Wednesday, April 13, 2011

Past and Future

I wasn’t planning to do another woodworking post but several folks liked this piece so I thought I would pass it along. Most of you know by now I am a firm believer in using what is at hand and this is a good example of going into the yard (well, at my house at least) and making something useful. The parts for this would be considered scrap or firewood by most people, in fact, the walnut was saved from a firewood stack while the Osage orange was laying in my yard. You could do this with hand tools but I have a few bigger toys that make it a bit faster.

As I talked with a couple of friends on Twitter about traditional archery, the subject of Osage orange being used for making a bow came up, this led to @ILCornfed asking if I could do a striker for a turkey call out of it. While I was working at the lathe turning some lures I had time to think about it and realized it could work. I had a small section of Osage that could be split and rescued walnut was sitting there all I had to do was turn the parts.

I took a chunk of Osage to work down first since if it failed there was no reason to do the top. Using a micrometer to check the thickness of one of my strikers I found out how small it needed to be. The one I used as a guide was 8 mm across and about 4-5” long. I chucked the first piece on the lathe and started cutting it down. I was surprised by how easy it worked. It didn’t take long to get it close to where it needed to be. I stopped to check it several times at this stage because it was pretty skinny. The simplest way for me to get it right was to use a parting tool at each end to turn down to the diameter I needed then cut the rest down with a bull gouge. When it was close I used a flat scraper to smooth the ridges out and then sanded it with 100 to 220 grit paper. After sanding I cut the ends off on the bandsaw then rounded one end with the disc sander and padded nail files.

For a first attempt at a top I used a piece of oak I found laying in our discard pile. Neighbor Don had tried to turn this oak but it wouldn’t turn, just made a mess. I tried to tell him to speed the lathe up but he thought slower would work. When I tried I used a faster speed and it cut like butter. After rounding it I measured a section 3 ½” long to taper using my store bought striker as a guide and Mark 1 eyeball to match it I got started. Since it was just a simple taper it only took a couple of minutes to turn and sand. Before I cut the ends off I used a small drill bit to put a pilot hole in the end where the osage would be added by simply drilling where the lathe spur had made a hole. This shows you the exact center of your work piece and makes it easier to enlarge the hole when you add the striker end. I matched the Osage piece to a drill bit then enlarged the hole to fit, cut the scrap ends off and sanded.

After getting the pieces ready I did a test fit to be sure I had things close. With the parts together I used one of my slate calls to see how it would sound. It was cool to hear it for the first time even though it was a bit too deep of a tone. I thinned the tip some by sanding to tune it to a higher pitch and that worked like a champ. This is when I thought about the walnut stacked outside.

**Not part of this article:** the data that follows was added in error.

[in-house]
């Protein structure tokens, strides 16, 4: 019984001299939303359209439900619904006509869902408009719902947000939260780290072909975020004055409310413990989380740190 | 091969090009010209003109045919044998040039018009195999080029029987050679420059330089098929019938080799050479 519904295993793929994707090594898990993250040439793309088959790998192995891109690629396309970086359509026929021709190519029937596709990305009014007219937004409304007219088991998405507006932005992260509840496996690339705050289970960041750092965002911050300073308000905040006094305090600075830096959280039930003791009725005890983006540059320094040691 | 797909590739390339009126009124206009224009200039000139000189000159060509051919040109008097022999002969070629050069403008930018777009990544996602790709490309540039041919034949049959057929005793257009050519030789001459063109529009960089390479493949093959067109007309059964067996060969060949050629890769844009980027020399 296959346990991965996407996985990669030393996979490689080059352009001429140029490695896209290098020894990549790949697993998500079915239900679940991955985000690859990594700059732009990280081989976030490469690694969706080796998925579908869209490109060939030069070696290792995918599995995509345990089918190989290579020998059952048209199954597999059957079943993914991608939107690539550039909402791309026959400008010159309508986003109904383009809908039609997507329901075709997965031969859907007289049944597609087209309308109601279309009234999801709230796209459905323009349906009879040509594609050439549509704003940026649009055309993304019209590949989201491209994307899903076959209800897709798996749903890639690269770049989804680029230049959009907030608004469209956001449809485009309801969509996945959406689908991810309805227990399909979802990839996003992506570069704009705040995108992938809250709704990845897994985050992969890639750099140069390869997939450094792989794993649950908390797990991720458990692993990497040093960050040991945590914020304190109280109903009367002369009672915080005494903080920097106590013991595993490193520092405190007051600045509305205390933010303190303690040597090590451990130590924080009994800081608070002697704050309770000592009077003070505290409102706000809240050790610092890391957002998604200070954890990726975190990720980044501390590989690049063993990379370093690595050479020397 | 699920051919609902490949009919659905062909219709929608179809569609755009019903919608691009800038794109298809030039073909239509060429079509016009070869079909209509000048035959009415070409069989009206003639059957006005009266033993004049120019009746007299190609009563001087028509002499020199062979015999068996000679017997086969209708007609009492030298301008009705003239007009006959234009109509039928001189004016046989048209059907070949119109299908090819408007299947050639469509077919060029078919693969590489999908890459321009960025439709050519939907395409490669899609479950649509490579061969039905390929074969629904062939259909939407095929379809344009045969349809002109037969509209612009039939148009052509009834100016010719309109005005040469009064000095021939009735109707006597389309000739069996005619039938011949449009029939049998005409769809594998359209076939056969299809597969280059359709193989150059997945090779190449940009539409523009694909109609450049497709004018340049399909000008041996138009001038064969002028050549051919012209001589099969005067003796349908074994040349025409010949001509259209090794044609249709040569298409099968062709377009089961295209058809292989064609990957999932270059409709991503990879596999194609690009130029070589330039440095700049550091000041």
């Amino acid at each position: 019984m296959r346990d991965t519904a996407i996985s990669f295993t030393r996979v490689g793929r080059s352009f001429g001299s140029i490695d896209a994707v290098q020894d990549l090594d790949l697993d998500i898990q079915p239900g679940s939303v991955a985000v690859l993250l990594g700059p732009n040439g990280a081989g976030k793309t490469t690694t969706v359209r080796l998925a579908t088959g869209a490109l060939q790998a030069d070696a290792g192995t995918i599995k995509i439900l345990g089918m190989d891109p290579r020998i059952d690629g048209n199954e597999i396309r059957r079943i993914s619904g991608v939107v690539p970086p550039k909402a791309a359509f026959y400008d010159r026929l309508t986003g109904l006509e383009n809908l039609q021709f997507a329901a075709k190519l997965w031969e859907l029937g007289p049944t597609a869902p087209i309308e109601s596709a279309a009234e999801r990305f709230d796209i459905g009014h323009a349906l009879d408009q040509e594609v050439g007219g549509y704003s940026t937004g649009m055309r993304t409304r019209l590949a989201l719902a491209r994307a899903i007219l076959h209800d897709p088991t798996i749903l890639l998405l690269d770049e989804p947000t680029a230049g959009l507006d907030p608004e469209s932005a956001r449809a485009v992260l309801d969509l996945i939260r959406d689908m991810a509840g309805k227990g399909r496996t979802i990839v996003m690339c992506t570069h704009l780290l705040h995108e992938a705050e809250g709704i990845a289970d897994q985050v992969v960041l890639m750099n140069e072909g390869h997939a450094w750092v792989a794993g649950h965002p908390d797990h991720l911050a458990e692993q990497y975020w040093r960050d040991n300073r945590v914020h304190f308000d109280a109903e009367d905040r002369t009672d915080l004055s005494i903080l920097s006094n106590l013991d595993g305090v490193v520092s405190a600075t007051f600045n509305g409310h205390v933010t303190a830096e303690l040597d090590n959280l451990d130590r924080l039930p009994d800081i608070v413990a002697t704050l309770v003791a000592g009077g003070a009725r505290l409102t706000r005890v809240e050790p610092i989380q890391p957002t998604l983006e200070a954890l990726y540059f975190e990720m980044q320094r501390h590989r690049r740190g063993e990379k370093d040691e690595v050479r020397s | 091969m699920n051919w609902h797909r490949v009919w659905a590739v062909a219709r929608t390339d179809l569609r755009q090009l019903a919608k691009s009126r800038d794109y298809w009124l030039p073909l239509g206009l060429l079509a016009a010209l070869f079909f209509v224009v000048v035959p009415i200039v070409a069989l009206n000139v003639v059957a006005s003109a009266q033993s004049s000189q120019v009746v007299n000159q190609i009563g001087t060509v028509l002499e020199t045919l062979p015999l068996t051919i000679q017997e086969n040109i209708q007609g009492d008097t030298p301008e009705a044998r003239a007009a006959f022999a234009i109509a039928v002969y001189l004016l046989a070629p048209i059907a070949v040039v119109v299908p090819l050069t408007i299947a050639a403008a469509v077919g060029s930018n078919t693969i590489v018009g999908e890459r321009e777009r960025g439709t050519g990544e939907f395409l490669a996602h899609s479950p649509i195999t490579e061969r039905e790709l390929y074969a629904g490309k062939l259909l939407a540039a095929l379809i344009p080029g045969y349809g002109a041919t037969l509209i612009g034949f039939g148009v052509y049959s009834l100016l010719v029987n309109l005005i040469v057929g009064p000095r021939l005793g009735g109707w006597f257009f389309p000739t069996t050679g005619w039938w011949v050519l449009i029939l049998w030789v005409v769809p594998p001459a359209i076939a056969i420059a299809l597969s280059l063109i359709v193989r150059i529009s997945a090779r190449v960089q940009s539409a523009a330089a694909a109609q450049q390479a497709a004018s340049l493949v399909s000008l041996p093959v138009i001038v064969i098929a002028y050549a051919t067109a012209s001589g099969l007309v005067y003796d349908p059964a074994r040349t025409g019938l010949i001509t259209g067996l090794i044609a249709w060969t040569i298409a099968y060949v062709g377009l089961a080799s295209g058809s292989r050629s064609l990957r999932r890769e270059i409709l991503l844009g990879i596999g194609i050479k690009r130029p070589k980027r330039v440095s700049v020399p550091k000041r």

I went out, found a likely looking piece and headed to the bandsaw for a bit of trimming. I crosscut a section about 5” long and got it on the lathe to commence with more turning. Since I had done one it didn’t take long to do the second one but I couldn’t leave it plain. I used a diamond parting tool to cut lines then used a bit of wire to burn the lines to darken them. I sanded this piece using 100 to 500 grit paper then drilled and trimmed it like the oak. I used a bit of wood glue to join all the parts and set them aside to dry. After they dried I applied a natural color stain to everything except the last 3/8” at the striker tip. I left this unstained so it wouldn’t affect the sound and could be sanded when needed.

The tip is not lined up in the pic since it wasn't glued in yet.

While I have quite a bit of store bought equipment around I am trying to produce things that I can be proud to say are one of a kind and work. I want to be able to provide the people that order from me items they can show off to friends and say that they have the only one exactly that shape or color. I never use templates when I turn, only rough plans when I build and no formulas when I paint. I couldn’t do two things exactly the same even if I wanted to. As I get older the things that our grandparents or great grandparents had and did are starting to mean more to me as I watch people drool over another mass produced item that anyone can buy. Are they good? For the most part, yes. Are they just alike? Yep. I remember a time when folks were more individual and what they used showed that side of them in its' quality and artistry which is what I want to provide.

I hope you give building something of your own a try. When we are all gone these are things hopefully that get passed along with stories of how Granma or Granpa made this, taught me how to use it and make my own so it all starts again.

If you would like to order an item or if you have a question you can contact me at

1 comment:

LB @ BulletsandBiscuits said...

Beautiful stuff Tommy! We have a friend that carves also....actually I just did a post on it. He carved us a bowl from a cherry tree burl and gave it to us for a wedding gift....and I have to tell you it was my favorite gift. I actually stole from his garbage can a piece he that he did but considered it junk and I made it into a gorgeous candle holder. haha.

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Born and raised in middle Tennessee.I'm a working wildlife and landscape artist specializing in watercolors. Now making cedar lures and custom turkey calls.



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